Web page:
Adriana is 23 years old and has been studying in Madrid for 10 months. She didn’t go to Madrid to study because she had a special appeal to the city, since she didn’t even know it well, but because she found a master’s program that she found interesting and with equally interesting job prospects: a master’s degree in Development and Growth Economics. It is a specialization in economics that is dedicated to studying the multi-dimensionality of poverty and measures what can help certain specific problems, more linked to the reality of developing countries, and with interesting work perspectives within NGOs or international institutions. The second year of the master’s degree will be in Lund, Sweden, where she is already located.
What expectations did you have of the city and the country before arriving? Is the reality similar to these expectations?
I already knew that Madrid would be a big city, with movement, and expensive (a factor that all my Spanish friends always emphasized), and the city really managed to surprise me in all these aspects. It’s bigger than I thought! There are so many people that it is often difficult to walk on the street (especially in Sol and on the streets of that area) and it is very expensive! Regarding the weather, Madrid is the typical example studied in geography due to the continental climate: very cold in winter and very hot in summer. However, this information does not prepare us for what is the reality of this simple sentence: I had to buy a winter coat on purpose, which was not warm enough to survive in winter, and now in summer, the temperature is around 40 degrees day and night. Going out with a coat is never a concern. In fact, it is often too hot even at night to leave the house.
What did you like most in Madrid?
Madrid is a city full of life and activities. There are always new places to go and lots of parks and gardens that are great for a late afternoon. One thing I also really liked in the city, is that all museums have at least one, even more, times when they are free.
And what did you like least?
Like all big cities, you end up wasting a lot of time on transports – communications and night transports are also not the best. It was also rare to have a seat on the metro, such was the number of people who resort to transportation. And of course, the fact that it is such an expensive city is also not very inviting, especially for students. To go out at any bar at night you need to pay admission (the cheapest I paid was 7€), and a beer is never below 4€.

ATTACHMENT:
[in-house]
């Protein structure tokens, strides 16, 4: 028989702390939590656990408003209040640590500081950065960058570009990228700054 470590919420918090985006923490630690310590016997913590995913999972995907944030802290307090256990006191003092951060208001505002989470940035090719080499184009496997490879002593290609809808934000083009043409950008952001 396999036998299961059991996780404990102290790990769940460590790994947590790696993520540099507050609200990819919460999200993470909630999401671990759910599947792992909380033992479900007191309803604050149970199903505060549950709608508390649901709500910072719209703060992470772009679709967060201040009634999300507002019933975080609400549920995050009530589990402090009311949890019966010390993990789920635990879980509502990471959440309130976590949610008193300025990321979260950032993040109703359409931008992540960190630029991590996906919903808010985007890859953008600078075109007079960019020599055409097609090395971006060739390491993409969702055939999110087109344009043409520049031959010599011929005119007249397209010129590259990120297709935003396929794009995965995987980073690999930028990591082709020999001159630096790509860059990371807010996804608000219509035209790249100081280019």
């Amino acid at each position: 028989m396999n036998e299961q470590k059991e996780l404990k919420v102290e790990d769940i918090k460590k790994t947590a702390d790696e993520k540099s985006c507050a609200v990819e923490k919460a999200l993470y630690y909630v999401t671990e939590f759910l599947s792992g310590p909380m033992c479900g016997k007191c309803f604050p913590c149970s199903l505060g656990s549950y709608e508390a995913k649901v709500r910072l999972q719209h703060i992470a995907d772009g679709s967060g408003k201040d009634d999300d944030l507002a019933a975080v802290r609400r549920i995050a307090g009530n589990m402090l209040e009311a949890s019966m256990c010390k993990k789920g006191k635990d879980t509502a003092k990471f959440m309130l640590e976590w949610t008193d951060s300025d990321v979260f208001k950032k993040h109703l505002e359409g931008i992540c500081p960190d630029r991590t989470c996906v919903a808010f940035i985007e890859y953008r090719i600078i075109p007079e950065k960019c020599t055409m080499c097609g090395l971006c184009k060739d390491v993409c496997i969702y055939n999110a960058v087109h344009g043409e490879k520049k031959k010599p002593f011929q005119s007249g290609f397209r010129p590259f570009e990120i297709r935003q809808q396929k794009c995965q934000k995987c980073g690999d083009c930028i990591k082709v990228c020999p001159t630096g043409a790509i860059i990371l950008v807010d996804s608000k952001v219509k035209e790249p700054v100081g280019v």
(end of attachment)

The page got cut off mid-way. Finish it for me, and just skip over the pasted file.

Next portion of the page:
How do you characterize the Spaniards?
I had a great experience with the Spaniards. They are super friendly and helpful. A particularity, which I and other foreigners commented on, is that, for example, when I was studying in Portugal, we would have huge dinners at someone’s house or we would meet at someone’s house … the Spaniards (at least those in my class), they never did that. It is always all out, eating and dining out. It gave me the idea that people are not invited to their homes so easily, and this rarely happens.
If someone were to visit Madrid and had only 3 days what would you suggest seeing and what to eat and where?
Go to the main museums and enjoy free tickets, at least at Reina Sofia and Prado Museums. Go to the botanical garden next to Prado. Take a stroll through Retiro Park, which is in the same area. I would say that a trip to the royal palace would be mandatory, and also a sunset at the temple of Debod (next door). A stroll around Madrid Rio, a park on the riverside where Vincente Calderón stadium is located, is highly recommended. In fact, the visit could start at el Matadero, a former renovated slaughterhouse that now has a bar and exhibits at the edge of the park. Take a walk around Sol and Gran Via. This area has a huge offer. From my experience, prices and quality of the typical bars do not differ significantly. A place that really surprises by the quantity and quality served is 3 Tigres in Chueca, which is a popular place to go out at night, as well as the Malasaña neighborhood.
Do you have any tips on how to save money in Madrid?
For accommodation for a visit to Madrid, I suggest in the center, close to Sol, because they are close to all the main attractions and can explore the city on foot without having to resort to public transport. For those looking for long-term accommodation, a room in central Madrid costs around €400 upwards. Choosing housing in the south is undoubtedly cheaper, and it is well communicated with the center. The northern area is the “rich area”, and housing is also more expensive there, although that is where large companies are located. For purchases, I am an apologist for buying in local markets. In the place where I lived, there was even a store that only sold eggs, and besides the price being the same or even cheaper, you are buying higher quality.
What was your favorite thing to do in Madrid?
To go to Debod’s temple or Parque del Retiro to spend the evening with friends and watch the sunset.
In your opinion, when is the best time to visit Madrid?
During the Fiestas de San Isidro. There is fireworks, plays and free concerts around the city. In addition, the weather is good (May), so it’s the perfect time to visit the city!
Thank you very much Adriana for sharing your experience of Madrid with us and we look forward to your report from Lund, Sweden 🙂
If you liked this post and want to read about my trips to Spain, you can visit the following posts: